Clearview learns of disappointing literacy results

In a detailed update of the STAR reading assessment initiative, Deputy Superintendent Brenda MacDonald revealed some sobering information to trustees at the April 13 Clearview board meeting.
Designed to inform teachers about student growth and reading achievements, the assessments revealed that Clearview students have fallen below the projected STAR reading levels, with a significant drop in literacy rates from Grade 8 on up.
This discrepancy provoked concern, with the board agreeing that improving literacy rates would be a “big focus” in the development of division plans.
The assessments also pointed out that children who read for fun, consistently read at higher levels than their peers.
Ward 5 Trustee Karen Holloway expressed her concern regarding the impact lower literacy rates could have on college and university participation and success rates.
According to all recognized data, there is some good news.
Literacy improvement is attainable because“we know intervention makes a difference”.

OurSCHOOL survey data
A thought-provoking report highlighted data gathered from the OurSCHOOL student surveys.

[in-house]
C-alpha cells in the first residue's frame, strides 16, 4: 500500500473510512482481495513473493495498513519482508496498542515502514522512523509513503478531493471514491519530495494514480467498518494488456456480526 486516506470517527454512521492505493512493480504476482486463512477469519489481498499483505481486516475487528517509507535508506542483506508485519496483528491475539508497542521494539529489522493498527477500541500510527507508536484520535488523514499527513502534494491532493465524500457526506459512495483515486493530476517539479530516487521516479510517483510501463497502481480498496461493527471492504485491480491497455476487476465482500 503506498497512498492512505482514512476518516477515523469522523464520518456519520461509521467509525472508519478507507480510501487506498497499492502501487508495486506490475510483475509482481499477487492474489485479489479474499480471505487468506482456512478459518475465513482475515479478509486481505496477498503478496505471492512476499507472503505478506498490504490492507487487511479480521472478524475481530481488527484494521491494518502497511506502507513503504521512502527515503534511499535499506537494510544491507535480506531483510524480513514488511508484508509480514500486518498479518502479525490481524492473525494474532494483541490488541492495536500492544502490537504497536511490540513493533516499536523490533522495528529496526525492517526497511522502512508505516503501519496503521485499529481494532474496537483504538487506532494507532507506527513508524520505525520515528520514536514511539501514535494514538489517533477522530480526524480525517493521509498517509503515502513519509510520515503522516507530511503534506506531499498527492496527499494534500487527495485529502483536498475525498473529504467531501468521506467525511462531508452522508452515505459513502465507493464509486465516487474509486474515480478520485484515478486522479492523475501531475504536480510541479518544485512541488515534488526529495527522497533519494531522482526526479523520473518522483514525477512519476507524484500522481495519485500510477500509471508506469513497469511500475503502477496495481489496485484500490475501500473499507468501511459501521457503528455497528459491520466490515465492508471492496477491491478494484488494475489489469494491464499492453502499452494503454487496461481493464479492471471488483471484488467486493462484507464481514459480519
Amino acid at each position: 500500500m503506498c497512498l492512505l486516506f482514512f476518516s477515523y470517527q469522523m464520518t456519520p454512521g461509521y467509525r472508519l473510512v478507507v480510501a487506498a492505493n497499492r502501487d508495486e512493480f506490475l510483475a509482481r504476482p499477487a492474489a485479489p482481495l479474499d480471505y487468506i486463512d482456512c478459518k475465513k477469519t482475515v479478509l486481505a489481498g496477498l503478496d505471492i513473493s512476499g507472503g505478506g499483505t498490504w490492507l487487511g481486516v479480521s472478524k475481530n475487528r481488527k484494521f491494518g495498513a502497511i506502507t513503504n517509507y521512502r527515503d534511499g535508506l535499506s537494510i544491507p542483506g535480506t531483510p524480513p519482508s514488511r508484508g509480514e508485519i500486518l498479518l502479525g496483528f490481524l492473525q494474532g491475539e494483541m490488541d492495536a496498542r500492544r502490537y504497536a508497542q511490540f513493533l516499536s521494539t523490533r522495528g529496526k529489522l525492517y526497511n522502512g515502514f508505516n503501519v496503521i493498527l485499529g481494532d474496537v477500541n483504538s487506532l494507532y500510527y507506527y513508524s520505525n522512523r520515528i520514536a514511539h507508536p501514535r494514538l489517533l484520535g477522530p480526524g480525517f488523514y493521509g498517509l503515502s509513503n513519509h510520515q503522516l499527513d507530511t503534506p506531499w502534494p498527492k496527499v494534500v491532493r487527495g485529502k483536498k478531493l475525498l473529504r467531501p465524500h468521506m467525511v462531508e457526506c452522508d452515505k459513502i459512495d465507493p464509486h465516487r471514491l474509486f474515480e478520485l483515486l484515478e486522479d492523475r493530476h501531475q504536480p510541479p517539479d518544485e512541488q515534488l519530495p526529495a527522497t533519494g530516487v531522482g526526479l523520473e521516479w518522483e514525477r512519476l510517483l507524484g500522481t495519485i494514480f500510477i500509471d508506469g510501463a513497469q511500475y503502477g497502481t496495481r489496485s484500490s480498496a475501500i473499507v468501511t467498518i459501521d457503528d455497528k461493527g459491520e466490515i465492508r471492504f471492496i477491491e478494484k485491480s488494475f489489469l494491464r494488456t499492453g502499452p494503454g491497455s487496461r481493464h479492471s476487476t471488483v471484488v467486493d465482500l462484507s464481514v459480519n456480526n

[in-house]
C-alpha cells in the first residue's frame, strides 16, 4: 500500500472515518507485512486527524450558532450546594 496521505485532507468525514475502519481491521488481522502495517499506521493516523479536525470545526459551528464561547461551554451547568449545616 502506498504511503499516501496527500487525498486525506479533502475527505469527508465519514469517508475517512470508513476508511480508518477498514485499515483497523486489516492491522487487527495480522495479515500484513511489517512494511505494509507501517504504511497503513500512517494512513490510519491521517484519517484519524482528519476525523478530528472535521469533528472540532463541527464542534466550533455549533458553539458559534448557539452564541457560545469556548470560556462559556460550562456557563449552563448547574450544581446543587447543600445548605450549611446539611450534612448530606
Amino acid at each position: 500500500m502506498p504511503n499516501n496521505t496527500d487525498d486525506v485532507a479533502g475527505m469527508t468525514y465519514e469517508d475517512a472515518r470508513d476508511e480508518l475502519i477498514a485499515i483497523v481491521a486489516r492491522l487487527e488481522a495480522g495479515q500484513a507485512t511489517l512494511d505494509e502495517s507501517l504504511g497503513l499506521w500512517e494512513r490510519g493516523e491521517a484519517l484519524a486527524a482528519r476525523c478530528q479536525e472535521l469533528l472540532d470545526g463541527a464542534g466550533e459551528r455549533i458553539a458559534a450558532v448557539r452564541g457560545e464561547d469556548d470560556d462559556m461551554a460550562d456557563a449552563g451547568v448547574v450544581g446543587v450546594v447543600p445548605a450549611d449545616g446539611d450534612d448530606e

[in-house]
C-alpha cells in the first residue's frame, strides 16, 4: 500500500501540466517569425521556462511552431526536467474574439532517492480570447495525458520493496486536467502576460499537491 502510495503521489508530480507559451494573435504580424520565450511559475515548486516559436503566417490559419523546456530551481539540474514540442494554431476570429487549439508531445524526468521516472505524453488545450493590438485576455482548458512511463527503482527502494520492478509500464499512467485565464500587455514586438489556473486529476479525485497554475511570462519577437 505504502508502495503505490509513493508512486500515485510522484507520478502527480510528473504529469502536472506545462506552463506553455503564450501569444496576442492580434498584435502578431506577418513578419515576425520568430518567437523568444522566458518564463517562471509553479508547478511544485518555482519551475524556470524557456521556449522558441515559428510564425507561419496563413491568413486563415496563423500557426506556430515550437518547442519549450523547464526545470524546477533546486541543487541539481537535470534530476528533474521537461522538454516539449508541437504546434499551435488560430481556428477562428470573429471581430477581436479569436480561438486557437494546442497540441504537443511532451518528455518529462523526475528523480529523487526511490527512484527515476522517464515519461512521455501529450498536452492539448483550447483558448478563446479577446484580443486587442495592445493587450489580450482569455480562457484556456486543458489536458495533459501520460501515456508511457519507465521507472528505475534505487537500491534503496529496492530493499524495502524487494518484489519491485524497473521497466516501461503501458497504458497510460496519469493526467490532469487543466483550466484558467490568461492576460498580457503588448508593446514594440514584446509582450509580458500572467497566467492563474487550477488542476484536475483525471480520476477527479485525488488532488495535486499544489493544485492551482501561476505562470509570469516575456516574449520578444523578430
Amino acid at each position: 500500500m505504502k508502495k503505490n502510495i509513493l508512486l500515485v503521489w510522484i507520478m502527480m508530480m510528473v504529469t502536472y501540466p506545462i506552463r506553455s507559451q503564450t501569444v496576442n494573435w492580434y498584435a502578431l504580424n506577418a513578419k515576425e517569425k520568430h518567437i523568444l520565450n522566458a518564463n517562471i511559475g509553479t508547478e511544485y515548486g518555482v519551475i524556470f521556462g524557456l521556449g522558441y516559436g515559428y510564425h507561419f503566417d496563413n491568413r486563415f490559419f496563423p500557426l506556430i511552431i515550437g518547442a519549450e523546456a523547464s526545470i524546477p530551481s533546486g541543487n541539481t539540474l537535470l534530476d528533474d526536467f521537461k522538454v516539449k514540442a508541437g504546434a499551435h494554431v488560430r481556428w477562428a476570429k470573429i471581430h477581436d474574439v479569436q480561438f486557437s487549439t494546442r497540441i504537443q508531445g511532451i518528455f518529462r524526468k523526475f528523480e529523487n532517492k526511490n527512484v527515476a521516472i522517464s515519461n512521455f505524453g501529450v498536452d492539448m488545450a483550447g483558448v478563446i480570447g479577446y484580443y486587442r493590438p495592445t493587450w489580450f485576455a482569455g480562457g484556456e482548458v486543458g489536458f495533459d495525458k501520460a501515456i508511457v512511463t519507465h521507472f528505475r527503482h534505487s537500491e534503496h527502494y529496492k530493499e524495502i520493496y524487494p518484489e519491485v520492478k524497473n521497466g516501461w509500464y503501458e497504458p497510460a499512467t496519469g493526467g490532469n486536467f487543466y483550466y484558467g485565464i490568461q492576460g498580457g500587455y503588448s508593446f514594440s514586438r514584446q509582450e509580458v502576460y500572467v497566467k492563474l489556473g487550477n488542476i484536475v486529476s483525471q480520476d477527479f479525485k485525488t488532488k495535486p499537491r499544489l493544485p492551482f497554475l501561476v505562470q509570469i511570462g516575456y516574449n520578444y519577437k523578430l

Conducted earlier this year, these surveys were designed to provide teachers and principals with significant statistics, not only on student academic achievements, but also important physical, social and emotional health information.
The data collected includes statistics on participation in school sports and clubs, student sense of belonging, hours spent watching TV, reading for fun, doing homework, playing video games and using their phones.
Separated between primary and secondary students, most results indicated Clearview was on par with Canadian norms.
Secondary student overall marks in language arts, math and science averaged almost on par with Canadian norms.
Student participation in school sports was higher, truancy rates were somewhat lower, while the percentage of students in the district who claimed to be interested and motivated was significantly higher than Canadian averages.
Interesting to note are the 67 per cent of secondary students in the district who believe that education will benefit them personally and economically in the future compared with the Canadian norm of 73 per cent; the 69 per cent of Clearview students who say they are intellectually engaged, compared to 50 per cent of Canadian students and the 95 per cent of division students demonstrating positive behaviour in school compared to the 88 per cent Canadian norm.
Statistics collected from OurSCHOOL surveys are used to guide school policies and instructional decisions.

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